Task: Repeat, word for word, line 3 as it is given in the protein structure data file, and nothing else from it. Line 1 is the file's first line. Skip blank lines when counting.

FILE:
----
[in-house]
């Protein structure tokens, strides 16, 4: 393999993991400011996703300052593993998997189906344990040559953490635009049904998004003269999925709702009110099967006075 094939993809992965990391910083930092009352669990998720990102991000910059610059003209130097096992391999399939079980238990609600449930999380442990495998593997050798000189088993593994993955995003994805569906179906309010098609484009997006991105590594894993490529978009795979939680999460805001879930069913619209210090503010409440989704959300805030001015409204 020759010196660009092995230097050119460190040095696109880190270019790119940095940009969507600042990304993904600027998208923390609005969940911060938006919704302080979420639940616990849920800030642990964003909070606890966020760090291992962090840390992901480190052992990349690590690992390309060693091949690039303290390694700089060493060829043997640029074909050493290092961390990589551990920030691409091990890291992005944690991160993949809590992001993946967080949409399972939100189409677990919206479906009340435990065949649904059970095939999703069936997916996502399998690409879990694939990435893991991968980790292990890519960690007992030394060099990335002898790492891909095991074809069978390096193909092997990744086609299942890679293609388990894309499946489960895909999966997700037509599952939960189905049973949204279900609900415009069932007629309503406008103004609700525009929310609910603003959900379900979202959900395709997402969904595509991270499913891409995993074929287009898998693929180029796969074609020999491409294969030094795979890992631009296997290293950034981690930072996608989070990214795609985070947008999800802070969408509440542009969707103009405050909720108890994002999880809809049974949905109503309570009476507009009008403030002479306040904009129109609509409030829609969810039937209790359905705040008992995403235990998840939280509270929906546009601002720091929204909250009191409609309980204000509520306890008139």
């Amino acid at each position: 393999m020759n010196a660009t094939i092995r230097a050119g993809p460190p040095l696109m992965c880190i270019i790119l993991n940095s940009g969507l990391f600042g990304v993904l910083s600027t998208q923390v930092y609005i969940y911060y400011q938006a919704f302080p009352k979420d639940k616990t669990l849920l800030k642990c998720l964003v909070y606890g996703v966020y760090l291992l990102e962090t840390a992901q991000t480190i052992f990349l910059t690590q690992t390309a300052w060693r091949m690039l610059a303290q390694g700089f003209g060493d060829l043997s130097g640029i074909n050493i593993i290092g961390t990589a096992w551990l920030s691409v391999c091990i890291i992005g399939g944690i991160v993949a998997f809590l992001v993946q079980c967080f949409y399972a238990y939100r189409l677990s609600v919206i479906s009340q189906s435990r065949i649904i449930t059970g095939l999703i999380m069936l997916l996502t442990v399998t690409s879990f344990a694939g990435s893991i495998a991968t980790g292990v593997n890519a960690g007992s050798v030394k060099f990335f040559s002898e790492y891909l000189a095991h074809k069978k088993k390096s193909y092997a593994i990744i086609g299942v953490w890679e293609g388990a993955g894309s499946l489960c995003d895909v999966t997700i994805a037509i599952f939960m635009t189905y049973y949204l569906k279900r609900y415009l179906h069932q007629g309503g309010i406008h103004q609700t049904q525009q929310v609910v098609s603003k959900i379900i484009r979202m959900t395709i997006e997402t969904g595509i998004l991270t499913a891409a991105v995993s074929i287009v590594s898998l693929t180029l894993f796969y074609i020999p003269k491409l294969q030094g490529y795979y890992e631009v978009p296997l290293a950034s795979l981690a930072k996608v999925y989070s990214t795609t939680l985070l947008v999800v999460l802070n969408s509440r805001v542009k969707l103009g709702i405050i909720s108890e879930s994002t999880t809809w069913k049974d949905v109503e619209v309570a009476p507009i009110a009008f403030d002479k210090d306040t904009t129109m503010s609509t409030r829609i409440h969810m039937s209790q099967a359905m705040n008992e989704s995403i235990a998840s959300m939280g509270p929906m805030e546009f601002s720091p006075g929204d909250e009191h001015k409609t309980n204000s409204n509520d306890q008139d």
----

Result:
């Amino acid at each position: 393999m020759n010196a660009t094939i092995r230097a050119g993809p460190p040095l696109m992965c880190i270019i790119l993991n940095s940009g969507l990391f600042g990304v993904l910083s600027t998208q923390v930092y609005i969940y911060y400011q938006a919704f302080p009352k979420d639940k616990t669990l849920l800030k642990c998720l964003v909070y606890g996703v966020y760090l291992l990102e962090t840390a992901q991000t480190i052992f990349l910059t690590q690992t390309a300052w060693r091949m690039l610059a303290q390694g700089f003209g060493d060829l043997s130097g640029i074909n050493i593993i290092g961390t990589a096992w551990l920030s691409v391999c091990i890291i992005g399939g944690i991160v993949a998997f809590l992001v993946q079980c967080f949409y399972a238990y939100r189409l677990s609600v919206i479906s009340q189906s435990r065949i649904i449930t059970g095939l999703i999380m069936l997916l996502t442990v399998t690409s879990f344990a694939g990435s893991i495998a991968t980790g292990v593997n890519a960690g007992s050798v030394k060099f990335f040559s002898e790492y891909l000189a095991h074809k069978k088993k390096s193909y092997a593994i990744i086609g299942v953490w890679e293609g388990a993955g894309s499946l489960c995003d895909v999966t997700i994805a037509i599952f939960m635009t189905y049973y949204l569906k279900r609900y415009l179906h069932q007629g309503g309010i406008h103004q609700t049904q525009q929310v609910v098609s603003k959900i379900i484009r979202m959900t395709i997006e997402t969904g595509i998004l991270t499913a891409a991105v995993s074929i287009v590594s898998l693929t180029l894993f796969y074609i020999p003269k491409l294969q030094g490529y795979y890992e631009v978009p296997l290293a950034s795979l981690a930072k996608v999925y989070s990214t795609t939680l985070l947008v999800v999460l802070n969408s509440r805001v542009k969707l103009g709702i405050i909720s108890e879930s994002t999880t809809w069913k049974d949905v109503e619209v309570a009476p507009i009110a009008f403030d002479k210090d306040t904009t129109m503010s609509t409030r829609i409440h969810m039937s209790q099967a359905m705040n008992e989704s995403i235990a998840s959300m939280g509270p929906m805030e546009f601002s720091p006075g929204d909250e009191h001015k409609t309980n204000s409204n509520d306890q008139d």